Crichton went to Harvard to be an English major, but one of his professors didn't like Crichton's writing style and kept giving him C's. So for an essay on Gulliver's Travels, he turned in an essay written not by him but by George Orwell, and the professor gave him a B- on that. He figured that if Orwell only got a B- at Harvard, the English department was too difficult for him, so he went ahead and switched his major from English to anthropology.

He went on to medical school, but tuition was so expensive that he decided to keep writing to make some extra money, and he tried his hand at novels. His first novel was Odds On (1966), and Signet bought it and then asked who his agent was, so he had to go out and find one. Michael Crichton was a very tall man, 6 feet 9 inches, so he published his first thrillers under the pen name John Lange — lange is the German word for "tall." He was publishing between two and three novels a year, so he wanted a different pseudonym for some of them, and chose "Jeffrey Hudson" for his first big medical thriller, A Case of Need (1968) — Jeffrey Hudson was a famous 17th-century dwarf in the court of King Charles I. The Andromeda Strain (1969), published under his own name, was a best-seller, and Crichton decided to devote his career to writing after all.

He went on to write a series of thrillers, many of them exploring the unintended consequences of science or technology gone too far. His books include Jurassic Park (1990), Rising Sun (1992), and State of Fear (2004). Michael Crichton managed to be a huge success not only in the literary world, but also in film and television. He was a Hollywood director, and he wrote the screenplay for some of the film adaptations of his books, including Jurassic Park. He also created the hit TV series E.R.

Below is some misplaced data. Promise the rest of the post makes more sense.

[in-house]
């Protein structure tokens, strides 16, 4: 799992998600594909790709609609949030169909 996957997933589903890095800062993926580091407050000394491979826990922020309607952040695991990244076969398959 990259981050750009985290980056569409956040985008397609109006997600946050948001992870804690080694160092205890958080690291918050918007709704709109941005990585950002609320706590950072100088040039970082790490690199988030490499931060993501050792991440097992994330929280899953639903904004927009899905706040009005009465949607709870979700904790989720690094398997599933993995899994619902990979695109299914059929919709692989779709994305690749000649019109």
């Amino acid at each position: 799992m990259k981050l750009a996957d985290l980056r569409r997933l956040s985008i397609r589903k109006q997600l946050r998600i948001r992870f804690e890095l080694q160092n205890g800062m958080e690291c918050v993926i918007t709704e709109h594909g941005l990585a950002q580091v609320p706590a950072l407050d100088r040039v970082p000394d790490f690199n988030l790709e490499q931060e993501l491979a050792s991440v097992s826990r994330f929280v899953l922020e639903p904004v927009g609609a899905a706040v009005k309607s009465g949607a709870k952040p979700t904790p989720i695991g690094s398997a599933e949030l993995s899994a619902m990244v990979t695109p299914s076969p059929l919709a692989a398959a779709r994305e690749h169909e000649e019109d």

It's the birthday of poet Robert Bridges, (books by this author) born in Walmer, England (1844). He worked as a physician until he got so sick that he ended up retiring at the age of 38 and turning all his attention to poetry. He was the poet laureate of Britain, and he is most famous for his long philosophical poem The Testament of Beauty (1929), published six months before his death.

From the archives:

It's the birthday of the most popular talk show host in American history, Johnny Carson, born in Corning, Iowa (1925). He grew up an extremely shy boy, but when he was 12 years old he happened to read a how-to book about magic tricks and he later said that it was the discovery of magic that helped him relate to people. He started writing jokes in college and went on to host a TV game show called "Who Do You Trust?" But his big break came when he took over hosting The Tonight Show from Jack Parr in 1962.

By the mid-1970s, more than 15 million people were watching The Tonight Show every night before they went to bed. When he retired in 1992, he had been on the air for 30 years. He almost never appeared in public again, and died in 2005.

Be well, do good work, and keep in touch.®




  • “Writers end up writing stories—or rather, stories' shadows—and they're grateful if they can, but it is not enough. Nothing the writer can do is ever enough” —Joy Williams